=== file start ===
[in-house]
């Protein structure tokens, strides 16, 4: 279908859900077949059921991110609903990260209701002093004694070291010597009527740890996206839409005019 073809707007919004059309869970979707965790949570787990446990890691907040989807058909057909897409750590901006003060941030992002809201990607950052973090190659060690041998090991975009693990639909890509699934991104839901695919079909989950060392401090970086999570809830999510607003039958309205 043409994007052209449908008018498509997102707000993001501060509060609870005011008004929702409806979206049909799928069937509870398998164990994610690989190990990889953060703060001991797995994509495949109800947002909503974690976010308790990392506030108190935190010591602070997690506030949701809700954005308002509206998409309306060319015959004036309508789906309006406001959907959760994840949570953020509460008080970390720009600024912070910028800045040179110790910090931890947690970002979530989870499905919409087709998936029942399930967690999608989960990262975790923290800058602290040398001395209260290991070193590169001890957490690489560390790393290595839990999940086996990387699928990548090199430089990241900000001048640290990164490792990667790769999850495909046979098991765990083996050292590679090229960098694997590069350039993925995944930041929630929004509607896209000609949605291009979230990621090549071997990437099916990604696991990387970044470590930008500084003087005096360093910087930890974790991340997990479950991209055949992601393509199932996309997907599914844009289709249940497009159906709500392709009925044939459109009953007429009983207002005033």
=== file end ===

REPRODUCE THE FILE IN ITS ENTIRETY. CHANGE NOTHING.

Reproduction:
[in-house]
């Protein structure tokens, strides 16, 4: 279908859900077949059921991110609903990260209701002093004694070291010597009527740890996206839409005019 073809707007919004059309869970979707965790949570787990446990890691907040989807058909057909897409750590901006003060941030992002809201990607950052973090190659060690041998090991975009693990639909890509699934991104839901695919079909989950060392401090970086999570809830999510607003039958309205 043409994007052209449908008018498509997102707000993001501060509060609870005011008004929702409806979206049909799928069937509870398998164990994610690989190990990889953060703060001991797995994509495949109800947002909503974690976010308790990392506030108190935190010591602070997690506030949701809700954005308002509206998409309306060319015959004036309508789906309006406001959907959760994840949570953020509460008080970390720009600024912070910028800045040179110790910090931890947690970002979530989870499905919409087709998936029942399930967690999608989960990262975790923290800058602290040398001395209260290991070193590169001890957490690489560390790393290595839990999940086996990387699928990548090199430089990241900000001048640290990164490792990667790769999850495909046979098991765990083996050292590679090229960098694997590069350039993925995944930041929630929004509607896209000609949605291009979230990621090549071997990437099916990604696991990387970044470590930008500084003087005096360093910087930890974790991340997990479950991209055949992601393509199932996309997907599914844009289709249940497009159906709500392709009925044939459109009953007429009983207002005033």